Call now for a free consultation 323-522-4993

Tax Blog

EDD “Safe Harbor” Rules for Independent Contractors

In our last blog post we discussed what happens if the EDD reclassifies your independent contractors as employees. In this post, we’ll discuss how to ensure that that doesn’t happen if you have domestic workers. These are considered the EDD “safe harbor” rules for employers.

According to the California Unemployment Insurance Code, section 687.2, an employment agency shall not be considered the employer of a domestic worker if all the following factors exist:

(a) There is a signed contract or agreement between the employment agency and the domestic worker that contains, at a minimum, provisions that specify all of the following:

(1) That the employment agency shall assist the domestic worker in securing work.

(2) How the employment agency’s referral fee shall be paid.

(3) That the domestic worker is free to sign an agreement with other employment agencies and to perform domestic work for persons not referred by the employment agency.

(b) The domestic worker informs the employment agency of any restrictions on hours, location, conditions, or type of work he or she will accept and the domestic worker is free to select or reject any work opportunity procured, offered, referred, or provided by the employment agency.

(c) The domestic worker is free to renegotiate with the person hiring him or her the amount proposed to be paid for the work.

(d) The domestic worker does not receive any training from the employment agency with respect to the performance of domestic work.  However, an employment agency may provide a voluntary orientation session in which the relationship between the employment agency and the domestic worker, including the employment agency’s administrative and operating procedures, and the provisions of the contract or agreement between the employment agency and the domestic worker are explained.

(e) The domestic worker performs domestic work without any direction, control, or supervision exercised by the employment agency with respect to the manner and means of performing the domestic work.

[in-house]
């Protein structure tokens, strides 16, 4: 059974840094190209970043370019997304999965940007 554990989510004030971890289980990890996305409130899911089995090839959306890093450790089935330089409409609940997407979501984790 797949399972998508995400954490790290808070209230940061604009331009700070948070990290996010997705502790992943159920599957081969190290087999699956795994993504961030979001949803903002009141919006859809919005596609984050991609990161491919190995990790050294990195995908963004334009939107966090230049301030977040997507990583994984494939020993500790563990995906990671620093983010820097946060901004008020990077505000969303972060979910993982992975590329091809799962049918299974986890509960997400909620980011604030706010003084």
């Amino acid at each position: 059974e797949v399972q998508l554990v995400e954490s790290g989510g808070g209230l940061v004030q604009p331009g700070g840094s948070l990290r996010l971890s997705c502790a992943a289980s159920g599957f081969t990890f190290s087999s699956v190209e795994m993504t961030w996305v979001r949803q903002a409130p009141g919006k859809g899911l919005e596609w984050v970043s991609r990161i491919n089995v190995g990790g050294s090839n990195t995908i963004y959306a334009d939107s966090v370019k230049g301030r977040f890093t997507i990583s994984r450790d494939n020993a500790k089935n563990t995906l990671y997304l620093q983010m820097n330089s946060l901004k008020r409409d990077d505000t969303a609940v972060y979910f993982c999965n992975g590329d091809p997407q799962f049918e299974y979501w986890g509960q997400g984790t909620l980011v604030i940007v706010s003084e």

The following actions exercised by an employment agency shall not be considered to be the exercise of direction, control, or supervision:

(1) Informing the domestic worker about the services to be provided and the conditions of work specified by the person seeking to hire a domestic worker.

(2) Contacting the person who has hired the domestic worker to determine whether that person is satisfied with the agency’s referral service.  This contact shall not be used to identify improvements needed in a worker’s performance and to then discipline or train the worker regarding the performance of domestic work.

(3) Informing the domestic worker of the time during which new referrals are available.

(4) Requesting the domestic worker to inform the employment agency if the domestic worker is unable to perform the work accepted.

(f) The employment agency does not provide tools, supplies, or equipment necessary to perform the domestic work.

(g) The domestic worker is not obligated to pay the employment agency’s referral fee, and the employment agency is not obligated to pay the domestic worker if the person for whom the services were performed fails or refuses to pay for the domestic work.

(h) Payments for domestic services are made directly to either the domestic worker or to the employment agency.  Payments made directly to the employment agency shall be deposited into a trust account until payment can be made to the domestic worker.  Payments made to the domestic worker by the employment agency shall not be paid from any of the employment agency’s business accounts.

(i) The relationship between a domestic worker and the person for whom the domestic worker performs services may only be terminated by either of those parties and not by the employment agency that referred the domestic worker.  However, an employment agency may decline to make additional referrals to a particular domestic worker, and the domestic worker may decline to accept a particular referral.

If you are a California employment agency seeking to ensure that your domestic workers are classified by the EDD as Independent Contractors, it is imperative that you implement all the factors listed above. If you need guidance on maintaining independent contractor status for your domestic workers, we can help. Contact Disparte Tax Law for a free consultation today.

Leave a Reply